Success is not final, failure is not fatal: it is the courage to continue that counts. ~ Winston Churchill
When I was a child, I spent part of almost every summer on Lake Shafer in Monticello, Indiana. Those memories are some of my all-time favorites. I still remember waking up to the smells of frying bacon and coffee brewing in the morning, the feel of walking into a cold, air-conditioned cabin with a wet bathing suit, and the sight of the beautiful sunshine glistening on the lake. This is where I learned to swim. I had no formal lessons at the Y. Instead I was taught by my family, showing me the basics: how to hold your breath, move your arms, and kick your feet. I remember my mom demonstrating for me many times, and guiding me as I tried to model her. Once she let go, I would always stop and touch the ground. I never had the courage to do it on my own. I guess my dad was frustrated with my multiple attempts, and believing that I had all the moves down, he took me on the dock and threw me in the water. You’ve heard of sink or swim? I experienced that literally. Sometimes courage is thrown upon us, whether we like it or not.
At other times, we have to leap for ourselves, which leads me to my next memory of swimming. After several years of successfully swimming, we had gone to the city pool and I saw the diving boards. There were three different heights: big, bigger and biggest. I loved watching people dive off and it looked so fun, but I was afraid. I’m not sure how long it took to get my courage up, but I recall the slow walk to the end of the board, and standing on the edge. Was I going to dive in or walk back? The longer I stood there, heart beating unusually fast, sweaty palms, shallow breathing, I knew that I was making it worse. I stood there long enough for other kids to yell at me to hurry up. The courage to continue hadn’t kicked in yet. After bouncing at the end of the board with my toes barely sticking over for who knows how much longer, I swallowed a big gulp of air, closed my eyes and dived in.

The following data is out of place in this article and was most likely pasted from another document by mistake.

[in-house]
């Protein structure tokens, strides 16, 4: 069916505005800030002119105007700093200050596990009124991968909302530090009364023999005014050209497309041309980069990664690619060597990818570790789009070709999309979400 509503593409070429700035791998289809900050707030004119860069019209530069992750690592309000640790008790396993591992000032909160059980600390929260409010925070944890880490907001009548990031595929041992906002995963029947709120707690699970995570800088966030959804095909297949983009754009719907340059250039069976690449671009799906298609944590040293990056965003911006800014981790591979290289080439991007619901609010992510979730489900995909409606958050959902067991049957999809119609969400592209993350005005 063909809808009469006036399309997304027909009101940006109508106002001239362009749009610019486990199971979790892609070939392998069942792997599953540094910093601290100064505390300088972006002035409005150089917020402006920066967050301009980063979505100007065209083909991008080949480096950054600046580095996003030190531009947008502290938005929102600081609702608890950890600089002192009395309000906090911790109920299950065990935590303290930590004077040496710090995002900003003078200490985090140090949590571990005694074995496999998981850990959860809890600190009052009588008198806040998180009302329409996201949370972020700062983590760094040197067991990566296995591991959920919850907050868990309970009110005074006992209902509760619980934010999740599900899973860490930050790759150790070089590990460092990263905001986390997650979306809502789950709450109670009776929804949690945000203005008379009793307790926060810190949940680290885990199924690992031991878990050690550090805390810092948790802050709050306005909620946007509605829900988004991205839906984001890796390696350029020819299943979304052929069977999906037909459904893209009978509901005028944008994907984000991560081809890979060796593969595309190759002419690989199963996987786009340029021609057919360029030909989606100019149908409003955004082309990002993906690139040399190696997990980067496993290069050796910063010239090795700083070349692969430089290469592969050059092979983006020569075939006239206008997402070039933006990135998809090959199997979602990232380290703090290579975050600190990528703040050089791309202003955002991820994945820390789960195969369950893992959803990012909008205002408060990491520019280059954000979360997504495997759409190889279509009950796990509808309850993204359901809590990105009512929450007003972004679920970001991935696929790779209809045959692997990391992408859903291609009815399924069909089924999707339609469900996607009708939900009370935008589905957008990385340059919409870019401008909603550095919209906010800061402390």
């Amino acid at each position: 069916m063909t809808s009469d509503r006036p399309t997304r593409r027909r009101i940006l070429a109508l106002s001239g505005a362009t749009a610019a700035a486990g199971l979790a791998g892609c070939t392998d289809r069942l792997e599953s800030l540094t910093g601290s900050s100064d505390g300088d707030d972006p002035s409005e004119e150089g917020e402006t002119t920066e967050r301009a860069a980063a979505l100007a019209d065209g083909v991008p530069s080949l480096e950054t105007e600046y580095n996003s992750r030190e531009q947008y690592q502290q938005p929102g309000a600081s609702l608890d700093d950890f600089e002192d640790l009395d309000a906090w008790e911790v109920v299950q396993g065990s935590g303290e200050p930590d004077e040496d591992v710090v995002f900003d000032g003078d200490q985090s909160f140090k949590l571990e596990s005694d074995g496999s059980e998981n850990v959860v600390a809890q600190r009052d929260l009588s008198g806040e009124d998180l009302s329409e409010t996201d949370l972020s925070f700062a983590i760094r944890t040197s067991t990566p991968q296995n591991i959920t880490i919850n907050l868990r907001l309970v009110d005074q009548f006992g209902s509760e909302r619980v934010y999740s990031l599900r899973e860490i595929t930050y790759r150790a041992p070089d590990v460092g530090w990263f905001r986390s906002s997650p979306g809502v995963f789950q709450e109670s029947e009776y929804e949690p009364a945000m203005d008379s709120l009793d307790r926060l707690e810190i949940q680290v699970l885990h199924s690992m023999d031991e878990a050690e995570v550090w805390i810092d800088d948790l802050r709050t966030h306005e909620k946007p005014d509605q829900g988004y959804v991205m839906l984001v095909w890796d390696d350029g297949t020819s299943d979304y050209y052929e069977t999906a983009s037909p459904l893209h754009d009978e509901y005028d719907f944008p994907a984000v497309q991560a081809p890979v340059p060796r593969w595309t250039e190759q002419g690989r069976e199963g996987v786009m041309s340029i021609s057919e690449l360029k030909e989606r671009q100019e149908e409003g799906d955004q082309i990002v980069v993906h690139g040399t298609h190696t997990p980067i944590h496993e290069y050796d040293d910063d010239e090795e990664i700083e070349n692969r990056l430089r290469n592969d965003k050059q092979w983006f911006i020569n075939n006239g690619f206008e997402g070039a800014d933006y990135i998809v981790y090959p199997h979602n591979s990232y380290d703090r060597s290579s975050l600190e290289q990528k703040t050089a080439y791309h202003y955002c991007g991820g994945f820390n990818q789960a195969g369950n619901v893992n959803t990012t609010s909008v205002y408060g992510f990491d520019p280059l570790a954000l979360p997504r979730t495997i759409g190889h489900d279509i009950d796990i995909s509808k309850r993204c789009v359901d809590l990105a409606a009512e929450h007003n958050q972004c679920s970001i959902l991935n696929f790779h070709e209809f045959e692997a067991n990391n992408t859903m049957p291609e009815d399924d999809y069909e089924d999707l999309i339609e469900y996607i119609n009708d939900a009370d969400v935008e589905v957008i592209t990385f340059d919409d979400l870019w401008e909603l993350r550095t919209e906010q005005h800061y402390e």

If you’ve been reading this blog, then you know that I’ve taken a big gulp of air, closed my eyes, and taken a “leap” of courage by resigning from a career I’ve loved for 15 years to doing something else. Yet, I wasn’t sure what that something else would be. Hence, the need for courage. Last week, I found out. On the last full day of school, I also had an interview. My first interview in this entire process. I tried to calm myself by thinking that it didn’t really matter and to just use it as “practice”. This was also to justify a future failure.
I’m sure we all play out scenes in our minds before they actually happen, and this interview was not going down as a I rehearsed it. In my mind, I kept screaming at myself. “Don’t say that!” “WHY did you say that?” It took courage to silence the voices and just keep talking. The end result was that I was offered a job on the spot. I was cautiously optimistic. On the drive home I could hardly believe that it all happened. I even said, “It just seems too easy.” And then a wonderful friend gave me some profoundly encouraging words. She said, “Maybe the hard part was this past year.” I believe those gave me permission to feel successful. Will this success last forever? Of course not. I will fail at times, but those won’t be forever either.
I have just finished my first full week at an entirely different career. I am loving it. I am learning new things and my brain is working overtime. Change is so scary, but so exhilarating! It gives you new life. It’s like the rush of a jumping off the high dive. The slow climb up is nerve wracking and ties our stomach in knots, but the adrenaline rush on the way down makes it all worth it. Don’t be so scared. Practice courage in your life today. Mary Daly, a theologian, writes, “Courage is like — it’s a habitus, a habit, a virtue: You get it by courageous acts. It’s like you learn to swim by swimming. You learn courage by couraging.” So jump in the pool, and be courageous today!